Poor sleep is a problem that I see with many of my clients. I personally struggled with sleep problems for many years, and I know how debilitating this can be. So, in honour of National Sleep Awareness Week, I want to talk about why a good night's sleep is so important and how you can go about getting it!
Sleep is as important to health as good nutrition and exercise. Unfortunately, it is estimated that as a nation, we are getting two hours less sleep each night when compared to 60 years ago. This is likely due to the non-stop demands of modern life, increased stress and the over-stimulation of our minds due to the use of smartphones and tablets, especially in the evening.
The effects of sleep deprivation can be detrimental to both our bodies and minds. If you don’t get enough sleep, you may not be able to concentrate properly, and you may notice that you feel more irritable and agitated. On top of that, if you’re tired, you are more likely to experience cravings which may lead to unhealthy food choices.
A lack of sleep can also lead to decreased immunity and you may notice that you feel run-down and get sick more often. During sleep, your body produces proteins called cytokines that fight inflammation and infection. When you are exposed to infectious pathogens, have chronic inflammation, or experience chronic stress, your body increases production of these cytokines to offset illness. Sleep deprivation hinders the immune response and impacts your body’s ability to naturally fight off infections
The amount of sleep each person needs varies. Waking up feeling refreshed in the morning is a good indicator that you are getting enough, and so is being able to wake without an alarm. If you need an alarm to wake up, you are likely not getting enough sleep.
You might be surprised to learn that, in a computer simulated driving test, those who had just a few hours sleep were more dangerous on the (virtual) road than the people who had a few drinks! In fact, many road accidents are caused by tiredness.
The purpose of sleep is to allow your body to rest, recover and repair itself. These maintenance and repair processes take between 7 and 9 hours. I find that many people have trained themselves to get by on much less!
But just how do you get a good night’s sleep?
There are many factors that can lead to insomnia, however I have found one of the most common factors is stress. If you are suffering with poor sleep, I recommend keeping a sleep diary to help you identify your triggers. I encourage you to implement 3 to 4 of the following strategies in order to improve the quality of your sleep:
Make an effort each day to relieve stress, this may involve taking a relaxing bath, meditation, prayer, light reading, spending time with loved ones or a walk in the park. This will be different for each person.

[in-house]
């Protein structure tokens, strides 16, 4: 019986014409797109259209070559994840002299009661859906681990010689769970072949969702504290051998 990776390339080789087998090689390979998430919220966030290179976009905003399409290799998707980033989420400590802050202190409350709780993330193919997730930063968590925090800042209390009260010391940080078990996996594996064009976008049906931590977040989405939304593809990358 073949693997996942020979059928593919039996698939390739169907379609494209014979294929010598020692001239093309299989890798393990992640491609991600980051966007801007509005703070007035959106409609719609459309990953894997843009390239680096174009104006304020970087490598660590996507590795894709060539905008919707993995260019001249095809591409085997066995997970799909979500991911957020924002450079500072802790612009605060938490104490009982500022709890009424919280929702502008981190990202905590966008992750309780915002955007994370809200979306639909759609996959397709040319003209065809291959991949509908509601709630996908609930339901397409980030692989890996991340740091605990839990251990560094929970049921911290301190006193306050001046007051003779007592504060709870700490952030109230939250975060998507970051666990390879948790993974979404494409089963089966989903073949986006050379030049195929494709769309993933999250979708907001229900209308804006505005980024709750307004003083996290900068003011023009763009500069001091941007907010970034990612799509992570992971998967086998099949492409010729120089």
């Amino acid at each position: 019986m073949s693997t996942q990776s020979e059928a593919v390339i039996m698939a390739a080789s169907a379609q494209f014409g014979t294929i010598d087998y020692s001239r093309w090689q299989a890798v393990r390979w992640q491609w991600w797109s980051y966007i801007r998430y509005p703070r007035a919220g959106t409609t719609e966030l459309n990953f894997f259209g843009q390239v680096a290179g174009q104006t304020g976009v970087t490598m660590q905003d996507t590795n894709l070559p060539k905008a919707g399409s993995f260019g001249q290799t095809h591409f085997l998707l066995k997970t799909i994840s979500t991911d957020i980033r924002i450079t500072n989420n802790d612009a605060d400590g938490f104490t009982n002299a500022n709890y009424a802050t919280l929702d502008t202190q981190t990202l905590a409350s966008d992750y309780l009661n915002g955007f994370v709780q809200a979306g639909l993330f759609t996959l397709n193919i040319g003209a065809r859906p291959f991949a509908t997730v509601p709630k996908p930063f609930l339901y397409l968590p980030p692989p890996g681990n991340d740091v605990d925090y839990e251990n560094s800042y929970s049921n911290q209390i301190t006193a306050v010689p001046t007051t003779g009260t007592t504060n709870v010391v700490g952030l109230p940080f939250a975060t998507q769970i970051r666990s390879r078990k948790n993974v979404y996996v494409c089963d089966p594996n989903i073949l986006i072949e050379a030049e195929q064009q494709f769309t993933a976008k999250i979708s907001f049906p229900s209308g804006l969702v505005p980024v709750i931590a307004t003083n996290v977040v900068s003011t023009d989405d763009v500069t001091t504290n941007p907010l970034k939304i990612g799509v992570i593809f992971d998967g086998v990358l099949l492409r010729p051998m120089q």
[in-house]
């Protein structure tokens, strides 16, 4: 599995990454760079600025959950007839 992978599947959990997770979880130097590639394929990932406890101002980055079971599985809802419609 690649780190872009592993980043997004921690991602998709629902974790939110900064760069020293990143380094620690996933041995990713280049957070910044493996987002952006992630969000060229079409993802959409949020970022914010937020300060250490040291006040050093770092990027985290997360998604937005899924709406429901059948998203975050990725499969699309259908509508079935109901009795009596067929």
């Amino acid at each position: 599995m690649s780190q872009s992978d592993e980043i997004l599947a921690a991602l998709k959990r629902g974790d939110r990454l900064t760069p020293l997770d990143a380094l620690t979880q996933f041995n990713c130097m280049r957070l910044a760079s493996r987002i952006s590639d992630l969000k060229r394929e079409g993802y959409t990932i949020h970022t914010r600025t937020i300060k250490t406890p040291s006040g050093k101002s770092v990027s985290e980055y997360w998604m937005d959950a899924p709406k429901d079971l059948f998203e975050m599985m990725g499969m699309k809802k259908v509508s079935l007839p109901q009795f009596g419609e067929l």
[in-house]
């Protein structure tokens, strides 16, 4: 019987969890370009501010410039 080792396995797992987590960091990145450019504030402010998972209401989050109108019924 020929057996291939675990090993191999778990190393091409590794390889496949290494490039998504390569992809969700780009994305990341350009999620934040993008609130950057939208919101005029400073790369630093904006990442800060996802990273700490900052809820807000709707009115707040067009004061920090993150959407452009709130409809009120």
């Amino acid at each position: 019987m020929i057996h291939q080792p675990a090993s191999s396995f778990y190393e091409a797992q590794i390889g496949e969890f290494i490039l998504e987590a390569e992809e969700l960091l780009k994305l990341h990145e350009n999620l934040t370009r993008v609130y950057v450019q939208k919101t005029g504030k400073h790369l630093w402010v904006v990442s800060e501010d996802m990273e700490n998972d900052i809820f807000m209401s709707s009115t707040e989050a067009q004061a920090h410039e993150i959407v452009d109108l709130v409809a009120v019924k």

As much as possible, try to go to sleep and wake up at the same time each day, this will help to train your biological clock.
Spend time outdoors and soak up the sun, as this also helps to regulate your sleep-wake cycle.
Keep the temperature in your bedroom comfortable; not too hot, nor too cold.
Keep the bedroom completely dark, so you’re not disturbed by light, which your brain detects even when your eyes are closed. Eye masks can be useful
Engage in gentle exercise each day. There is evidence that regular exercise improves restful sleep. This includes stretching and aerobic exercise. A brisk walk ticks both boxes.
Consider getting a traditional alarm clock so your smartphone can stay out of the bedroom (see below). Better still, work out how much sleep you need by going to bed 15 minutes earlier until you find that you wake up naturally before your alarm. That’s your personal sleep requirement.
Engage in stimulating activities before bed – like playing a competitive game, watching an edge-of-the seat film, or having an important conversation with a loved one.
Use smartphones and tablets with 2 hours of going to bed - they emit the same kind of light as the morning sun and will interfere with melatonin production (the hormone that helps you to sleep).
Eat a heavy meal within three hours of going to bed.
Drink caffeine after lunch.
Use alcohol to help you sleep as it may cause you to wake frequently during the night.
Go to bed too hungry. 2 Oatcakes with almond butter or 1/2 a banana make a good evening snack.
Most importantly, try to avoid negative thoughts around sleep. It is very common for those with sleep problems (and I know from experience!) to develop anxiety and negative thoughts about sleep. Replacing negative thoughts such as "I can't sleep" with positive thoughts such as "I can relax" and "I can fall asleep" can go a long way in helping to cure your insomnia.
Specific foods and targeted nutritional supplementation can also help. If you are struggling with insomnia or poor quality sleep, feel free to contact me for a free 20 minute consultation where I will assess your unique situation and provide you with some specific tips to help you on your way to getting a better night's sleep!
Wishing you all a wonderful night's sleep. xx Kelly